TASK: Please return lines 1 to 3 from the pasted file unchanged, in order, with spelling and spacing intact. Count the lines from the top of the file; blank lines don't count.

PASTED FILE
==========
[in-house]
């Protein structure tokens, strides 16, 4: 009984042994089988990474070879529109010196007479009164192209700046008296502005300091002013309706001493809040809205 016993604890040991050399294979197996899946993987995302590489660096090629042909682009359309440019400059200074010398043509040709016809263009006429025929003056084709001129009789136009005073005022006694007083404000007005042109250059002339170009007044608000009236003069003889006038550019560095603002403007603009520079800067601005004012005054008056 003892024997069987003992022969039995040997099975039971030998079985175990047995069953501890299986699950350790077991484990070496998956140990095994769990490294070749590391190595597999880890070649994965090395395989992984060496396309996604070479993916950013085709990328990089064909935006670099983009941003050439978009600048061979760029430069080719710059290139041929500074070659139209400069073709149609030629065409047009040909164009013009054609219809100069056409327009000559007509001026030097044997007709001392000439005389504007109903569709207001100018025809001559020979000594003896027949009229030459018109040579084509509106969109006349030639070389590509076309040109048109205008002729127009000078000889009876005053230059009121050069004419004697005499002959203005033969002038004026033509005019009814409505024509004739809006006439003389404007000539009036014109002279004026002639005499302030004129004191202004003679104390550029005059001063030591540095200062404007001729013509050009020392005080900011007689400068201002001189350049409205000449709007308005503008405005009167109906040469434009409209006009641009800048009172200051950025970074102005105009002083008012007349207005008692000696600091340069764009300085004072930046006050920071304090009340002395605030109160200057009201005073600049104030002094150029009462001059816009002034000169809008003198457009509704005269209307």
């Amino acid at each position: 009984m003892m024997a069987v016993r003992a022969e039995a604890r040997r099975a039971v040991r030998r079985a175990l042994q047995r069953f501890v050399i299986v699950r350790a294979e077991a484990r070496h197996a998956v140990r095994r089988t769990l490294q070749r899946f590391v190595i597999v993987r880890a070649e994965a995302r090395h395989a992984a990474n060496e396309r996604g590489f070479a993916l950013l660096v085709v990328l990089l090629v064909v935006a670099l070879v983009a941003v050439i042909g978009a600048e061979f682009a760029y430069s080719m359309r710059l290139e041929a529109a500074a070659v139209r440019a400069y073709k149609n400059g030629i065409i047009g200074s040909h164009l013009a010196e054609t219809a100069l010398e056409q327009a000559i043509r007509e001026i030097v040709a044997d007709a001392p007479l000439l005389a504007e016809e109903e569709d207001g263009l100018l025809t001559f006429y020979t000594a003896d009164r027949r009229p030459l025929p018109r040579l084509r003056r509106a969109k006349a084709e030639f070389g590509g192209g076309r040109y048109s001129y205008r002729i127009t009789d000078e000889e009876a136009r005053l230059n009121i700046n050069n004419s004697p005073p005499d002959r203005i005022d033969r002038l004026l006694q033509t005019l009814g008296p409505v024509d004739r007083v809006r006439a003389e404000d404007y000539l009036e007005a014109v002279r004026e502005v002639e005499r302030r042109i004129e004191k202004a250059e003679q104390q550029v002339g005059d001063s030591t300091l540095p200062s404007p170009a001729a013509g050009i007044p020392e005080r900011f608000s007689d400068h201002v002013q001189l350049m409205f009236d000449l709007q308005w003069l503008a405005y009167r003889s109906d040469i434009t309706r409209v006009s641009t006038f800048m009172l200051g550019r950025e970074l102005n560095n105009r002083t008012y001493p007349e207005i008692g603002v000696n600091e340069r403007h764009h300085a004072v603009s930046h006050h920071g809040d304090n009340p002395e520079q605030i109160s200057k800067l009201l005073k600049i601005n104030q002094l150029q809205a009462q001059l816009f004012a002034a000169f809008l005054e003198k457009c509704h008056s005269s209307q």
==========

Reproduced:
[in-house]
């Protein structure tokens, strides 16, 4: 009984042994089988990474070879529109010196007479009164192209700046008296502005300091002013309706001493809040809205 016993604890040991050399294979197996899946993987995302590489660096090629042909682009359309440019400059200074010398043509040709016809263009006429025929003056084709001129009789136009005073005022006694007083404000007005042109250059002339170009007044608000009236003069003889006038550019560095603002403007603009520079800067601005004012005054008056 003892024997069987003992022969039995040997099975039971030998079985175990047995069953501890299986699950350790077991484990070496998956140990095994769990490294070749590391190595597999880890070649994965090395395989992984060496396309996604070479993916950013085709990328990089064909935006670099983009941003050439978009600048061979760029430069080719710059290139041929500074070659139209400069073709149609030629065409047009040909164009013009054609219809100069056409327009000559007509001026030097044997007709001392000439005389504007109903569709207001100018025809001559020979000594003896027949009229030459018109040579084509509106969109006349030639070389590509076309040109048109205008002729127009000078000889009876005053230059009121050069004419004697005499002959203005033969002038004026033509005019009814409505024509004739809006006439003389404007000539009036014109002279004026002639005499302030004129004191202004003679104390550029005059001063030591540095200062404007001729013509050009020392005080900011007689400068201002001189350049409205000449709007308005503008405005009167109906040469434009409209006009641009800048009172200051950025970074102005105009002083008012007349207005008692000696600091340069764009300085004072930046006050920071304090009340002395605030109160200057009201005073600049104030002094150029009462001059816009002034000169809008003198457009509704005269209307």
């Amino acid at each position: 009984m003892m024997a069987v016993r003992a022969e039995a604890r040997r099975a039971v040991r030998r079985a175990l042994q047995r069953f501890v050399i299986v699950r350790a294979e077991a484990r070496h197996a998956v140990r095994r089988t769990l490294q070749r899946f590391v190595i597999v993987r880890a070649e994965a995302r090395h395989a992984a990474n060496e396309r996604g590489f070479a993916l950013l660096v085709v990328l990089l090629v064909v935006a670099l070879v983009a941003v050439i042909g978009a600048e061979f682009a760029y430069s080719m359309r710059l290139e041929a529109a500074a070659v139209r440019a400069y073709k149609n400059g030629i065409i047009g200074s040909h164009l013009a010196e054609t219809a100069l010398e056409q327009a000559i043509r007509e001026i030097v040709a044997d007709a001392p007479l000439l005389a504007e016809e109903e569709d207001g263009l100018l025809t001559f006429y020979t000594a003896d009164r027949r009229p030459l025929p018109r040579l084509r003056r509106a969109k006349a084709e030639f070389g590509g192209g076309r040109y048109s001129y205008r002729i127009t009789d000078e000889e009876a136009r005053l230059n009121i700046n050069n004419s004697p005073p005499d002959r203005i005022d033969r002038l004026l006694q033509t005019l009814g008296p409505v024509d004739r007083v809006r006439a003389e404000d404007y000539l009036e007005a014109v002279r004026e502005v002639e005499r302030r042109i004129e004191k202004a250059e003679q104390q550029v002339g005059d001063s030591t300091l540095p200062s404007p170009a001729a013509g050009i007044p020392e005080r900011f608000s007689d400068h201002v002013q001189l350049m409205f009236d000449l709007q308005w003069l503008a405005y009167r003889s109906d040469i434009t309706r409209v006009s641009t006038f800048m009172l200051g550019r950025e970074l102005n560095n105009r002083t008012y001493p007349e207005i008692g603002v000696n600091e340069r403007h764009h300085a004072v603009s930046h006050h920071g809040d304090n009340p002395e520079q605030i109160s200057k800067l009201l005073k600049i601005n104030q002094l150029q809205a009462q001059l816009f004012a002034a000169f809008l005054e003198k457009c509704h008056s005269s209307q």